Accounts receivable, or AR, financing can be a good option if you need funding fast for situations such as covering cash flow gaps or paying for short-term expenses. Because AR financing is self-securing, it can also be a good choice if you can’t qualify for other small-business loans.
Here’s what you need to know about how accounts receivable financing works and some of the best options for small businesses.
How Much Do You Need?
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How does accounts receivable financing work?
With accounts receivable financing, a lender advances you a percentage of the value of your receivables, potentially as much as 90%. When a customer pays their invoice, you receive the remaining percentage, minus the lender’s fees.
Accounts receivable financing fees are typically charged as a flat percentage of the invoice value, and generally range from 1% to 5%. The amount you pay in fees is based on how long it takes your customer to pay their invoice.
Here’s a breakdown of how the process works:
You apply for and receive financing. Say you decide to finance a $50,000 invoice with 60-day repayment terms. You apply for accounts receivable financing and the lender approves you for an advance of 80% ($40,000).
You use the funds and the lender charges fees. After receiving the financing, you use it to pay for business expenses. During this time, the lender charges a 3% fee for each week it takes your customer to pay the invoice.
You collect payment from your customer. Your customer pays their invoice after three weeks. You owe the lender a $4,500 fee: 3% of the total invoice amount of $50,000 ($1,500) for each week.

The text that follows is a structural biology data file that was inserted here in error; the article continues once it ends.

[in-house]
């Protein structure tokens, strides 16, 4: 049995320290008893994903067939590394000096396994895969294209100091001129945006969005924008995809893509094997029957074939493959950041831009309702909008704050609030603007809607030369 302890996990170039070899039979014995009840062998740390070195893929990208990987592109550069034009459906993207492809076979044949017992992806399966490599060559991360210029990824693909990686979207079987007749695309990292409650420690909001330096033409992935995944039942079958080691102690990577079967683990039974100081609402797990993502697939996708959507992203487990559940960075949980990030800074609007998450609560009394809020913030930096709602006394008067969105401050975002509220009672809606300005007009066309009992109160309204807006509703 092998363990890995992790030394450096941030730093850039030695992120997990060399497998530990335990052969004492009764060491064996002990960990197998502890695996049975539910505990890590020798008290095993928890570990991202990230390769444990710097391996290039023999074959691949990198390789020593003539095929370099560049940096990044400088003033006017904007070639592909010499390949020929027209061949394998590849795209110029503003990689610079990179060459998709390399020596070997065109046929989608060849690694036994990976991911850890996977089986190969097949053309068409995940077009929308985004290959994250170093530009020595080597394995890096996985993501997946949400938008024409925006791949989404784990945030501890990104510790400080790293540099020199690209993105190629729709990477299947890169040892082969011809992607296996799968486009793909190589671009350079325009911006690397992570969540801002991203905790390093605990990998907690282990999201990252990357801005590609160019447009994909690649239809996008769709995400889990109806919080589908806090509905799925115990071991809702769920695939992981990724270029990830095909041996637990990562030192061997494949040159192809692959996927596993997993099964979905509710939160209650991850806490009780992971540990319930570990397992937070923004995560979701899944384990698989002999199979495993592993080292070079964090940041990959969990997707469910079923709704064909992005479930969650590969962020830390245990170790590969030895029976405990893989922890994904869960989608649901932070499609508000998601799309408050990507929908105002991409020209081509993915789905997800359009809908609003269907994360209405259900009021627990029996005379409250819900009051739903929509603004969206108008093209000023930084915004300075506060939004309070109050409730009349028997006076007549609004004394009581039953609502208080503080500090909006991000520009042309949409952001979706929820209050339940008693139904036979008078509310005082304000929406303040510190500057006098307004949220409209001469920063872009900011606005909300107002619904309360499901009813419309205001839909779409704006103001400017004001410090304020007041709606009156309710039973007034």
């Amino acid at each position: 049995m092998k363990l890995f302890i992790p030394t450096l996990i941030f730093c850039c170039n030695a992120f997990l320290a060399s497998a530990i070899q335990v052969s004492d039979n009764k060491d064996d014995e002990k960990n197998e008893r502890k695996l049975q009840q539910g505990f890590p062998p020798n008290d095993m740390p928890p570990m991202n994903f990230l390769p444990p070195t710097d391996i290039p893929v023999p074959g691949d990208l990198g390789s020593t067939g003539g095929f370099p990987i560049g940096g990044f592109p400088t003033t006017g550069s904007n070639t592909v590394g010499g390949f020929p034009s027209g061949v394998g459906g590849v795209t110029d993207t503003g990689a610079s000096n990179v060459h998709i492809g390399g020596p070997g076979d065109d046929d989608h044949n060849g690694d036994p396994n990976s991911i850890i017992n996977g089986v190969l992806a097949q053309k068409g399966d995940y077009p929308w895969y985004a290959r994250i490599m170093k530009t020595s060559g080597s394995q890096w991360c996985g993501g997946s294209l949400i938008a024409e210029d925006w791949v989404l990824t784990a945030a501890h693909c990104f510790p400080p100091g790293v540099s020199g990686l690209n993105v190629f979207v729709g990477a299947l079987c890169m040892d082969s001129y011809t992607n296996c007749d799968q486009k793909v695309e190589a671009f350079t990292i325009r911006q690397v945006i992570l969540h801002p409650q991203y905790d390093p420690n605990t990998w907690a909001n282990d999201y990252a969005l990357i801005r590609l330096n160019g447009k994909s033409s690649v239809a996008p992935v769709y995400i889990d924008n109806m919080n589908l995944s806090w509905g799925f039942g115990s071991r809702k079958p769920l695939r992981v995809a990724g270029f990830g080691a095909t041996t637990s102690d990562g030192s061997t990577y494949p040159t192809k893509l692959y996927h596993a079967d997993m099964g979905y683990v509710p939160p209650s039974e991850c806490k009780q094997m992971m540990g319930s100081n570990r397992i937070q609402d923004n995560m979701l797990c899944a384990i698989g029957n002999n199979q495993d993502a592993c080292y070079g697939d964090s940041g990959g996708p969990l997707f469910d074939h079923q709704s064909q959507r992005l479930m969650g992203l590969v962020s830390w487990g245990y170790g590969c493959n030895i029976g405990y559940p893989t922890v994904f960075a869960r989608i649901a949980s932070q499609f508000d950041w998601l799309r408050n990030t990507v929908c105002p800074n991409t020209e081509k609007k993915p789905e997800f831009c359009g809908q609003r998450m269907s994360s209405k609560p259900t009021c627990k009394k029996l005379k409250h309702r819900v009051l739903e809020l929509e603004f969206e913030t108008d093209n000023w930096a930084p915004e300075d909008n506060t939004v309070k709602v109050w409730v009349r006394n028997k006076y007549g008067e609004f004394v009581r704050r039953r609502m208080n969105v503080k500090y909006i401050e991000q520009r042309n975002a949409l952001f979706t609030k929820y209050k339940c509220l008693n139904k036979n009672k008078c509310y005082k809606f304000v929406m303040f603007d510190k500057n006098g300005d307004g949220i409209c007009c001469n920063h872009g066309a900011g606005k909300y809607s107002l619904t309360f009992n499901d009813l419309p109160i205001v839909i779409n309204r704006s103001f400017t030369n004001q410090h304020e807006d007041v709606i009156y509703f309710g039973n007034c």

You repay the lender. Now that your customer has paid you, you’ll keep $5,500 and repay the lender the original advance amount, plus fees, $44,500. You paid a total of $4,500 in fees, which calculates to an approximate annual percentage rate of 65.7%.
Because accounts receivable financing companies don’t charge traditional interest, it’s important to calculate your fees into an APR to understand the true cost of borrowing. APRs on accounts receivable financing can reach as high as 79%.
Accounts receivable financing vs. factoring
Accounts receivable financing is often confused with accounts receivable factoring, which is also referred to as invoice factoring. Although AR financing and factoring are similar, there are differences.
With invoice factoring, you sell your outstanding receivables to a factoring company at a discount. The factoring company pays you a percentage of the invoice’s value, then collects payment directly from your customer. When your customer pays, the factoring company gives you the rest of the money you’re owed, minus its fees.